Mackie stated that she didn’t mean to write a book where you would root for a villain, but you do have to like them a bit as otherwise you can’t draw the reader in. She said that as women we are conditioned to be likeable, nice, quiet, and not to make people uncomfortable as otherwise you will be a bitch and that’s a terrible thing for a woman to be. She observed that whilst people can root for her protagonist, they know she is a bad person and that we all have nasty inner thoughts, but we don’t feel safe to reveal them. Perhaps this is what makes Mackie and Brade’s novels so appealing?
Both authors said that their characters have a refreshing honesty. Julianne pointed out that the reader doesn’t have to morally agree with what a character is doing to be interested in what they’re going to do next. She gave the examples of Fleabag and Killing Eve.
Brade stated that historically crime fiction has often denied women a voice. She wanted her characters to be real. Not everyone is likable. Life isn’t a bed of roses. What makes these stories so unique is that the characters are not supposed to be likable. The audacity of the characters is appealing to the reader.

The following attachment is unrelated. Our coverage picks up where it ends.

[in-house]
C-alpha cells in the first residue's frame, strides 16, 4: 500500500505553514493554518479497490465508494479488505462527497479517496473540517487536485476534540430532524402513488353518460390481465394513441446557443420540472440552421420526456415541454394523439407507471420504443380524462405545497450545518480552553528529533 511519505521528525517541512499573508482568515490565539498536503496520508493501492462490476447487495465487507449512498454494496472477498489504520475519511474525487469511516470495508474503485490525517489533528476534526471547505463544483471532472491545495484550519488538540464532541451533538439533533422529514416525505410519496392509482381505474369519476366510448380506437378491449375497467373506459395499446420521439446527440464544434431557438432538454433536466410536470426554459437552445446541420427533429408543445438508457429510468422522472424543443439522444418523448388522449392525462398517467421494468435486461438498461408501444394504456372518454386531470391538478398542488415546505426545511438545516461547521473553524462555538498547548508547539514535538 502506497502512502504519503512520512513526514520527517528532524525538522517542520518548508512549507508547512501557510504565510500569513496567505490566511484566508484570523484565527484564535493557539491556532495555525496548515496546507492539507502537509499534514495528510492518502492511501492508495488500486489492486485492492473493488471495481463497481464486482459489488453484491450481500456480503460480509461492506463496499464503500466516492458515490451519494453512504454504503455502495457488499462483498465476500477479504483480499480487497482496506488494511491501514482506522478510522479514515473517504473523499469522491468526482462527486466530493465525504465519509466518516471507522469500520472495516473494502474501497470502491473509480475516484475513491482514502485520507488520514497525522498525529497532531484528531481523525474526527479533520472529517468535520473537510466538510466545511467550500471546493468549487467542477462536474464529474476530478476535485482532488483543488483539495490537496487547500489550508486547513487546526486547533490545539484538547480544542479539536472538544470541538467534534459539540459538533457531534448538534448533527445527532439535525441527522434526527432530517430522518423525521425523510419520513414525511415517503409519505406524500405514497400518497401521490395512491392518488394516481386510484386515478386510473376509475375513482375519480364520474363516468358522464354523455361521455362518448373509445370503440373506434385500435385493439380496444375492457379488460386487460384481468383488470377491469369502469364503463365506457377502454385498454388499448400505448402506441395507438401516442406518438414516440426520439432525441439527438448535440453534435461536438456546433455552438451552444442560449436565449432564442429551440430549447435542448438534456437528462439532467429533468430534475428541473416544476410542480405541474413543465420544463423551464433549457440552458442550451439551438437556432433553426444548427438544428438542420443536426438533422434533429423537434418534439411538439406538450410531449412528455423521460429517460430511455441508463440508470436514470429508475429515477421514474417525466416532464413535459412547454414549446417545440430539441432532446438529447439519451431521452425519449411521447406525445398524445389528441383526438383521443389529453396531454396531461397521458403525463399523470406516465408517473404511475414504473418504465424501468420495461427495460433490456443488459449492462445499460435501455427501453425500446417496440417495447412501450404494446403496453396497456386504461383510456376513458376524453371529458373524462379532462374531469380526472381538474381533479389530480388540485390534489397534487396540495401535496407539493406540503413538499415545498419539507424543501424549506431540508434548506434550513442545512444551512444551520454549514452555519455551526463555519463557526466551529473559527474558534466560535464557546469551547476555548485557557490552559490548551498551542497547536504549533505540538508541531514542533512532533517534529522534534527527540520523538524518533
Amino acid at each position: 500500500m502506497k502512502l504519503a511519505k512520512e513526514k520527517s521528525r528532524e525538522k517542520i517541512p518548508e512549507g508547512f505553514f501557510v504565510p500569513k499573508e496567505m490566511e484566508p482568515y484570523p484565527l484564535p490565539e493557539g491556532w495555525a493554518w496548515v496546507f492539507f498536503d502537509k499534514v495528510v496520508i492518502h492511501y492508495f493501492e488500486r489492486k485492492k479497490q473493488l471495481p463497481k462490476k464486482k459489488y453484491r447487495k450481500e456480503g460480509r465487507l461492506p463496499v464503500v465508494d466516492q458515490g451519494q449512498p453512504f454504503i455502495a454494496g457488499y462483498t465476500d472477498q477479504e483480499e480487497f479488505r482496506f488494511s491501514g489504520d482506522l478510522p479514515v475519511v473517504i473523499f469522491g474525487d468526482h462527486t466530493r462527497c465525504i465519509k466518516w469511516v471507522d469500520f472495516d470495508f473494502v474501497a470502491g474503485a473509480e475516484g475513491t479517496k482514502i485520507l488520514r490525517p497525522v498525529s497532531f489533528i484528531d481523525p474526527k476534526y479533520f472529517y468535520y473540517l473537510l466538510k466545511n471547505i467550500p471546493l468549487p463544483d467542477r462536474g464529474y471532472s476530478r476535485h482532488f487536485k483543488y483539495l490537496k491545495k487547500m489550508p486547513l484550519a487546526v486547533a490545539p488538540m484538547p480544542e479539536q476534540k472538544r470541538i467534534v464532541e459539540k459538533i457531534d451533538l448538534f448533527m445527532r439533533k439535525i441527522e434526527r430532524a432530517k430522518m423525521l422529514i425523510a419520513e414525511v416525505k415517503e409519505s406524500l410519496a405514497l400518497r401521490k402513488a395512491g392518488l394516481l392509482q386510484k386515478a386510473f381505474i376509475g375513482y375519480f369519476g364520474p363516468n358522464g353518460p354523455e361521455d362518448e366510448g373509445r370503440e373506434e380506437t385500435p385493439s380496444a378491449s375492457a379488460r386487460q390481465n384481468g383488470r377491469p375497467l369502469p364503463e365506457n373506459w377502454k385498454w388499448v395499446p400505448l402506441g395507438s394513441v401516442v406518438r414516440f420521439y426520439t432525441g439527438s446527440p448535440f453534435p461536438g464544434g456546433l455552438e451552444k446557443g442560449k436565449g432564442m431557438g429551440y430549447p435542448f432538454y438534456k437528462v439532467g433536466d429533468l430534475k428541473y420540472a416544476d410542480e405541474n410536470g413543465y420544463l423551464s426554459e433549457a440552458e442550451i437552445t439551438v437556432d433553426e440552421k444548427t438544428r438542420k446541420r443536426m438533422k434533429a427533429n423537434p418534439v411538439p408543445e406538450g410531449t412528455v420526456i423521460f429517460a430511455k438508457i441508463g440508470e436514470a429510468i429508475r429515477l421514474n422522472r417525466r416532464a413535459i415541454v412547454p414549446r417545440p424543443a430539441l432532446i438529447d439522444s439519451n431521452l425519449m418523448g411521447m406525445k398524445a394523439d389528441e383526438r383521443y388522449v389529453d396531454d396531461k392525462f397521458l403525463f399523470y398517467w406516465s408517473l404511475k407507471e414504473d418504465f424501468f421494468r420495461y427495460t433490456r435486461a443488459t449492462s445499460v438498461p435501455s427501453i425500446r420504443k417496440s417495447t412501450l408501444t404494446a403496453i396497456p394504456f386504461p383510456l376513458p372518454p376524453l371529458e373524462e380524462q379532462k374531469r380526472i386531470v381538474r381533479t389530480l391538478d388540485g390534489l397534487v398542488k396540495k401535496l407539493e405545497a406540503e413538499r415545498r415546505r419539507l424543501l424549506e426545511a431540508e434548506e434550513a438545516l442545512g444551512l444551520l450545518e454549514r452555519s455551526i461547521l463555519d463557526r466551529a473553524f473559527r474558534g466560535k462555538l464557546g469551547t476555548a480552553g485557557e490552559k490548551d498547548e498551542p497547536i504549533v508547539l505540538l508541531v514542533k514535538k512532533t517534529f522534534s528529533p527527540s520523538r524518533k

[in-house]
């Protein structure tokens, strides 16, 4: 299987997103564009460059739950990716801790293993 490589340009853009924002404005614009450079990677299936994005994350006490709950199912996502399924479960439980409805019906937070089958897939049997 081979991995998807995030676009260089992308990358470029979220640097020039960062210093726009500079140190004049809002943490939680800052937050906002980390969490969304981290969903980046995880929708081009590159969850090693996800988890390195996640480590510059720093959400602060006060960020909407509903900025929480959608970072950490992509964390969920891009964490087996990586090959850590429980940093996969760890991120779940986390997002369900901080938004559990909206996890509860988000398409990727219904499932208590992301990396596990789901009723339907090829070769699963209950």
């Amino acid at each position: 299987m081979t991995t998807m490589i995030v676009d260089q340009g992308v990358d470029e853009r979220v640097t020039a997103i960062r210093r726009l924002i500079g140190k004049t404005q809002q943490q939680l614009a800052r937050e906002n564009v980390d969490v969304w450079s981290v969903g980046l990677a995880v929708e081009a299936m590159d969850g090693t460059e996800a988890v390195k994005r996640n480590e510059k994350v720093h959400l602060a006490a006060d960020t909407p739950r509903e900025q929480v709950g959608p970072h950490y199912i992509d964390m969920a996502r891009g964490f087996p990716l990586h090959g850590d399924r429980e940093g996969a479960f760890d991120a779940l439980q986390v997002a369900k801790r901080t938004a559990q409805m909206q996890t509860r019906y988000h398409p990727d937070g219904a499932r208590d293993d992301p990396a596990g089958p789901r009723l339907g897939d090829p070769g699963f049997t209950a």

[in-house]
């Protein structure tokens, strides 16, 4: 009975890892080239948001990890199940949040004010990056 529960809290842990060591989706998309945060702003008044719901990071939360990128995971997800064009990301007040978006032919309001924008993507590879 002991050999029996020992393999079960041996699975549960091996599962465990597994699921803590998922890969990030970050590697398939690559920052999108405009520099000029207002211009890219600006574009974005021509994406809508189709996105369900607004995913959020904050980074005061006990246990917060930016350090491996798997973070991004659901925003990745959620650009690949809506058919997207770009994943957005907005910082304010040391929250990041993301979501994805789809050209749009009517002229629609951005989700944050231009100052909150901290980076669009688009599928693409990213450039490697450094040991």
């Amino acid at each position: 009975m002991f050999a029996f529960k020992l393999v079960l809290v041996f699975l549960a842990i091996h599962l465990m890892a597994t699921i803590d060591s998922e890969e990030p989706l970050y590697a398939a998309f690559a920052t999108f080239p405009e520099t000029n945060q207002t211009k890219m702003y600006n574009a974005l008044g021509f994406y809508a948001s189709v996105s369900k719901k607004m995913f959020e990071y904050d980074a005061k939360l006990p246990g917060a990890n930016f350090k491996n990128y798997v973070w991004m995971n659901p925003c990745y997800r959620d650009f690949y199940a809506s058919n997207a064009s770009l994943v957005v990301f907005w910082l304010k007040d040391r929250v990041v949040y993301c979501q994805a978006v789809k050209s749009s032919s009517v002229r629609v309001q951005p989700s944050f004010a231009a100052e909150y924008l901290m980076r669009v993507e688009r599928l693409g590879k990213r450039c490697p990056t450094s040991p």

Both authors talked about their process of writing and how their novels came about.
Brade stated that she had a bad breakup with someone that had a big online following. Through this, she saw the dark side of social media. The breakup was quite public, and she had complete strangers messaging her and speculating about what had happened and this is where she got her inspiration from. She wanted to take advantage of something that hasn’t been done before and embody what we live through on a daily basis. The Hive has rightly been described as feminist revenge. She said that writing it was cathartic and it was nice to be able to let her feelings out and show people that mental health is important, and social media can affect that if we let it into our everyday lives.